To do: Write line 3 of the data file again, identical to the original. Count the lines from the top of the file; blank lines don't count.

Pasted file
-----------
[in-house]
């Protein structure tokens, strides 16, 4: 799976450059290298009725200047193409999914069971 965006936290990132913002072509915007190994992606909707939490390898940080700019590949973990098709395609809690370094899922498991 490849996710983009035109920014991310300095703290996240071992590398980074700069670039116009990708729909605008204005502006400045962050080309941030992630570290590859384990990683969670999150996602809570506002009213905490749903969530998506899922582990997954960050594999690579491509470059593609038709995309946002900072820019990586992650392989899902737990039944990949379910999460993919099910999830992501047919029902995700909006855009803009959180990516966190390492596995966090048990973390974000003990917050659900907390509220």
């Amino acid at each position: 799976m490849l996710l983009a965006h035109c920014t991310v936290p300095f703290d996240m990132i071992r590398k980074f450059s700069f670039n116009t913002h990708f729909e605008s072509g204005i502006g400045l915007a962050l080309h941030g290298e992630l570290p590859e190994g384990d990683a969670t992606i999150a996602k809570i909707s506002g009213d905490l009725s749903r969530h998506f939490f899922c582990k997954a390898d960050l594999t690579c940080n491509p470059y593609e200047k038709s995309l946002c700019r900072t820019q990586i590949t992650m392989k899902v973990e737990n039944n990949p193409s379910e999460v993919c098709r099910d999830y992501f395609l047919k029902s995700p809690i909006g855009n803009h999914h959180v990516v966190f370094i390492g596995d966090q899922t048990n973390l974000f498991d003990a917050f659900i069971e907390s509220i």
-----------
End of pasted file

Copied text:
């Amino acid at each position: 799976m490849l996710l983009a965006h035109c920014t991310v936290p300095f703290d996240m990132i071992r590398k980074f450059s700069f670039n116009t913002h990708f729909e605008s072509g204005i502006g400045l915007a962050l080309h941030g290298e992630l570290p590859e190994g384990d990683a969670t992606i999150a996602k809570i909707s506002g009213d905490l009725s749903r969530h998506f939490f899922c582990k997954a390898d960050l594999t690579c940080n491509p470059y593609e200047k038709s995309l946002c700019r900072t820019q990586i590949t992650m392989k899902v973990e737990n039944n990949p193409s379910e999460v993919c098709r099910d999830y992501f395609l047919k029902s995700p809690i909006g855009n803009h999914h959180v990516v966190f370094i390492g596995d966090q899922t048990n973390l974000f498991d003990a917050f659900i069971e907390s509220i």